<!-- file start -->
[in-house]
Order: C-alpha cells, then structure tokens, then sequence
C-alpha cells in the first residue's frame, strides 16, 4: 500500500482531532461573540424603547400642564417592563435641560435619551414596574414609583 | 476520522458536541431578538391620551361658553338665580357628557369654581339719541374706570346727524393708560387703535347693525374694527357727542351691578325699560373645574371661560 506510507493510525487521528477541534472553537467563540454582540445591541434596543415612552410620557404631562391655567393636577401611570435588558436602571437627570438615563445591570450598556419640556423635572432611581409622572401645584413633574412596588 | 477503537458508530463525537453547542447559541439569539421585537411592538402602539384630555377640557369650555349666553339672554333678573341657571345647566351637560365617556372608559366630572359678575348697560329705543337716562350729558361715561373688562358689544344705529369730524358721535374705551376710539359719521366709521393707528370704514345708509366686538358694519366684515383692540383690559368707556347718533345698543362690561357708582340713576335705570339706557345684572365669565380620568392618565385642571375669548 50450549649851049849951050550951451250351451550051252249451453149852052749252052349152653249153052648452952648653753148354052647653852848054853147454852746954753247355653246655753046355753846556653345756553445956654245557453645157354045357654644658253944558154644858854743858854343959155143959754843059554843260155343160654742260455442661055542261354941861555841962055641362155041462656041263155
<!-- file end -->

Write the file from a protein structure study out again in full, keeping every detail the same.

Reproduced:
[in-house]
Order: C-alpha cells, then structure tokens, then sequence
C-alpha cells in the first residue's frame, strides 16, 4: 500500500482531532461573540424603547400642564417592563435641560435619551414596574414609583 | 476520522458536541431578538391620551361658553338665580357628557369654581339719541374706570346727524393708560387703535347693525374694527357727542351691578325699560373645574371661560 506510507493510525487521528477541534472553537467563540454582540445591541434596543415612552410620557404631562391655567393636577401611570435588558436602571437627570438615563445591570450598556419640556423635572432611581409622572401645584413633574412596588 | 477503537458508530463525537453547542447559541439569539421585537411592538402602539384630555377640557369650555349666553339672554333678573341657571345647566351637560365617556372608559366630572359678575348697560329705543337716562350729558361715561373688562358689544344705529369730524358721535374705551376710539359719521366709521393707528370704514345708509366686538358694519366684515383692540383690559368707556347718533345698543362690561357708582340713576335705570339706557345684572365669565380620568392618565385642571375669548 50450549649851049849951050550951451250351451550051252249451453149852052749252052349152653249153052648452952648653753148354052647653852848054853147454852746954753247355653246655753046355753846556653345756553445956654245557453645157354045357654644658253944558154644858854743858854343959155143959754843059554843260155343160654742260455442661055542261354941861555841962055641362155041462656041263155